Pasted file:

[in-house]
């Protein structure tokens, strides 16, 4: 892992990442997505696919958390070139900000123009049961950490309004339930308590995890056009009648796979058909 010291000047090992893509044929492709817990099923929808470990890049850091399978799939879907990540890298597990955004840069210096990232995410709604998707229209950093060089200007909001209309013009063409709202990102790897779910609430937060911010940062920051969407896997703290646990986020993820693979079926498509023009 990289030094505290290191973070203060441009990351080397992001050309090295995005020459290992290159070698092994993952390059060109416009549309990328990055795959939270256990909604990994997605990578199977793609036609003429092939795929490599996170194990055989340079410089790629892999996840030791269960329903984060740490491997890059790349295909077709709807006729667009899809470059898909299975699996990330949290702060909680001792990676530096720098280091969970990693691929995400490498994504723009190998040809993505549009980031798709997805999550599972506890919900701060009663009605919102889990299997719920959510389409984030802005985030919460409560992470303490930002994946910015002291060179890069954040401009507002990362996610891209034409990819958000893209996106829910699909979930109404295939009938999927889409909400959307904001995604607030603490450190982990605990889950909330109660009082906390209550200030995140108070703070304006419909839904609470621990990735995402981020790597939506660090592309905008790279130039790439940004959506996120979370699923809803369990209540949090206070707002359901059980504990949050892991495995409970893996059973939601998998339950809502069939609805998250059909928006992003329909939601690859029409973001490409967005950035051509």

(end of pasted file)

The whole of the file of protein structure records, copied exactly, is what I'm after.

[in-house]
């Protein structure tokens, strides 16, 4: 892992990442997505696919958390070139900000123009049961950490309004339930308590995890056009009648796979058909 010291000047090992893509044929492709817990099923929808470990890049850091399978799939879907990540890298597990955004840069210096990232995410709604998707229209950093060089200007909001209309013009063409709202990102790897779910609430937060911010940062920051969407896997703290646990986020993820693979079926498509023009 990289030094505290290191973070203060441009990351080397992001050309090295995005020459290992290159070698092994993952390059060109416009549309990328990055795959939270256990909604990994997605990578199977793609036609003429092939795929490599996170194990055989340079410089790629892999996840030791269960329903984060740490491997890059790349295909077709709807006729667009899809470059898909299975699996990330949290702060909680001792990676530096720098280091969970990693691929995400490498994504723009190998040809993505549009980031798709997805999550599972506890919900701060009663009605919102889990299997719920959510389409984030802005985030919460409560992470303490930002994946910015002291060179890069954040401009507002990362996610891209034409990819958000893209996106829910699909979930109404295939009938999927889409909400959307904001995604607030603490450190982990605990889950909330109660009082906390209550200030995140108070703070304006419909839904609470621990990735995402981020790597939506660090592309905008790279130039790439940004959506996120979370699923809803369990209540949090206070707002359901059980504990949050892991495995409970893996059973939601998998339950809502069939609805998250059909928006992003329909939601690859029409973001490409967005950035051509």